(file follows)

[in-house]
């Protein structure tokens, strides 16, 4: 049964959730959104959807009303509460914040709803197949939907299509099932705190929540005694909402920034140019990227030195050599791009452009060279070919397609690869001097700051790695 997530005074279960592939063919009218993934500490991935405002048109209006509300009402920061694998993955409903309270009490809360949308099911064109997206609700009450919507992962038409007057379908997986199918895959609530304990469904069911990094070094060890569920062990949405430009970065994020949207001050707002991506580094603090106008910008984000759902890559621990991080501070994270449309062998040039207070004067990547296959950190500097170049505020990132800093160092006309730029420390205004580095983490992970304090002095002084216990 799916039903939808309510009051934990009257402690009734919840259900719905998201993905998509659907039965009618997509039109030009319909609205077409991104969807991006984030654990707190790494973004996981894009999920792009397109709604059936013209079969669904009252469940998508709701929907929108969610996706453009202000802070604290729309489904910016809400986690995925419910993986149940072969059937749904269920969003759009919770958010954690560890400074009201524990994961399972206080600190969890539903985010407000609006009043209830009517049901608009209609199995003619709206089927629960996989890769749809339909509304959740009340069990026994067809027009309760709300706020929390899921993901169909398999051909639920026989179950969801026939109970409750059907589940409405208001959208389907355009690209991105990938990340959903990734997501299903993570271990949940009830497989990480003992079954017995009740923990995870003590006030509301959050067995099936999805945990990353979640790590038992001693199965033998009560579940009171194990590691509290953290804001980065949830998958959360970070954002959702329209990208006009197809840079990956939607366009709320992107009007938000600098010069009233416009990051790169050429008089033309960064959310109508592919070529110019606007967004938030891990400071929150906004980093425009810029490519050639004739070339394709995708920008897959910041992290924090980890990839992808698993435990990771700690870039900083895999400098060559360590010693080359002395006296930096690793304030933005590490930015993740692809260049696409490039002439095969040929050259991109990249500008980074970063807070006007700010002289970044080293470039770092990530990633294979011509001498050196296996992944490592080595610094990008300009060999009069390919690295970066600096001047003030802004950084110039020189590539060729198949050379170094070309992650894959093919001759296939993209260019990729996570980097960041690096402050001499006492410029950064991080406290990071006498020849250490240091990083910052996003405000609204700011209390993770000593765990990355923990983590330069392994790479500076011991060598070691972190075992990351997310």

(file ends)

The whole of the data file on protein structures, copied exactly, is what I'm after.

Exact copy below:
[in-house]
């Protein structure tokens, strides 16, 4: 049964959730959104959807009303509460914040709803197949939907299509099932705190929540005694909402920034140019990227030195050599791009452009060279070919397609690869001097700051790695 997530005074279960592939063919009218993934500490991935405002048109209006509300009402920061694998993955409903309270009490809360949308099911064109997206609700009450919507992962038409007057379908997986199918895959609530304990469904069911990094070094060890569920062990949405430009970065994020949207001050707002991506580094603090106008910008984000759902890559621990991080501070994270449309062998040039207070004067990547296959950190500097170049505020990132800093160092006309730029420390205004580095983490992970304090002095002084216990 799916039903939808309510009051934990009257402690009734919840259900719905998201993905998509659907039965009618997509039109030009319909609205077409991104969807991006984030654990707190790494973004996981894009999920792009397109709604059936013209079969669904009252469940998508709701929907929108969610996706453009202000802070604290729309489904910016809400986690995925419910993986149940072969059937749904269920969003759009919770958010954690560890400074009201524990994961399972206080600190969890539903985010407000609006009043209830009517049901608009209609199995003619709206089927629960996989890769749809339909509304959740009340069990026994067809027009309760709300706020929390899921993901169909398999051909639920026989179950969801026939109970409750059907589940409405208001959208389907355009690209991105990938990340959903990734997501299903993570271990949940009830497989990480003992079954017995009740923990995870003590006030509301959050067995099936999805945990990353979640790590038992001693199965033998009560579940009171194990590691509290953290804001980065949830998958959360970070954002959702329209990208006009197809840079990956939607366009709320992107009007938000600098010069009233416009990051790169050429008089033309960064959310109508592919070529110019606007967004938030891990400071929150906004980093425009810029490519050639004739070339394709995708920008897959910041992290924090980890990839992808698993435990990771700690870039900083895999400098060559360590010693080359002395006296930096690793304030933005590490930015993740692809260049696409490039002439095969040929050259991109990249500008980074970063807070006007700010002289970044080293470039770092990530990633294979011509001498050196296996992944490592080595610094990008300009060999009069390919690295970066600096001047003030802004950084110039020189590539060729198949050379170094070309992650894959093919001759296939993209260019990729996570980097960041690096402050001499006492410029950064991080406290990071006498020849250490240091990083910052996003405000609204700011209390993770000593765990990355923990983590330069392994790479500076011991060598070691972190075992990351997310």